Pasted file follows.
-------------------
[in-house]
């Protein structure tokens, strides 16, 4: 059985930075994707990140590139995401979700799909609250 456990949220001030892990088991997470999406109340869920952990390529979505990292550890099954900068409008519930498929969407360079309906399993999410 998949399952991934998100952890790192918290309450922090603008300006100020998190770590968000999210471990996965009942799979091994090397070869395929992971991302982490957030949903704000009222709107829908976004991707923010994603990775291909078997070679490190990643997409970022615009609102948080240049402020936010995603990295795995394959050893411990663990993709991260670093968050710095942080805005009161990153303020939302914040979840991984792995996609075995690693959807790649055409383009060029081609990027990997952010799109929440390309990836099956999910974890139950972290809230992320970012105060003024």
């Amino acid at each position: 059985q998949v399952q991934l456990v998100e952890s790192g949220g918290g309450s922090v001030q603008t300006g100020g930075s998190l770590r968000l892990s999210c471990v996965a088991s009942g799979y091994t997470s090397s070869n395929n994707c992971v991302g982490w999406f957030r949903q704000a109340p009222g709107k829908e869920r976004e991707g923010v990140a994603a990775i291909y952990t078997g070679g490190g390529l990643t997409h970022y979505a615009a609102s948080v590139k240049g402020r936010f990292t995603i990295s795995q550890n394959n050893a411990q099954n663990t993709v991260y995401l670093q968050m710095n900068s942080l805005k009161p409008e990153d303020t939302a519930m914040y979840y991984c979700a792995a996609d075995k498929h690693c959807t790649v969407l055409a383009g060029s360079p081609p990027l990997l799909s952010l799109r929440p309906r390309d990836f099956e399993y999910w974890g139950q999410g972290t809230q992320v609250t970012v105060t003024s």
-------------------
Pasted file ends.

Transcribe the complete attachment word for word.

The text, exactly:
[in-house]
């Protein structure tokens, strides 16, 4: 059985930075994707990140590139995401979700799909609250 456990949220001030892990088991997470999406109340869920952990390529979505990292550890099954900068409008519930498929969407360079309906399993999410 998949399952991934998100952890790192918290309450922090603008300006100020998190770590968000999210471990996965009942799979091994090397070869395929992971991302982490957030949903704000009222709107829908976004991707923010994603990775291909078997070679490190990643997409970022615009609102948080240049402020936010995603990295795995394959050893411990663990993709991260670093968050710095942080805005009161990153303020939302914040979840991984792995996609075995690693959807790649055409383009060029081609990027990997952010799109929440390309990836099956999910974890139950972290809230992320970012105060003024």
């Amino acid at each position: 059985q998949v399952q991934l456990v998100e952890s790192g949220g918290g309450s922090v001030q603008t300006g100020g930075s998190l770590r968000l892990s999210c471990v996965a088991s009942g799979y091994t997470s090397s070869n395929n994707c992971v991302g982490w999406f957030r949903q704000a109340p009222g709107k829908e869920r976004e991707g923010v990140a994603a990775i291909y952990t078997g070679g490190g390529l990643t997409h970022y979505a615009a609102s948080v590139k240049g402020r936010f990292t995603i990295s795995q550890n394959n050893a411990q099954n663990t993709v991260y995401l670093q968050m710095n900068s942080l805005k009161p409008e990153d303020t939302a519930m914040y979840y991984c979700a792995a996609d075995k498929h690693c959807t790649v969407l055409a383009g060029s360079p081609p990027l990997l799909s952010l799109r929440p309906r390309d990836f099956e399993y999910w974890g139950q999410g972290t809230q992320v609250t970012v105060t003024s």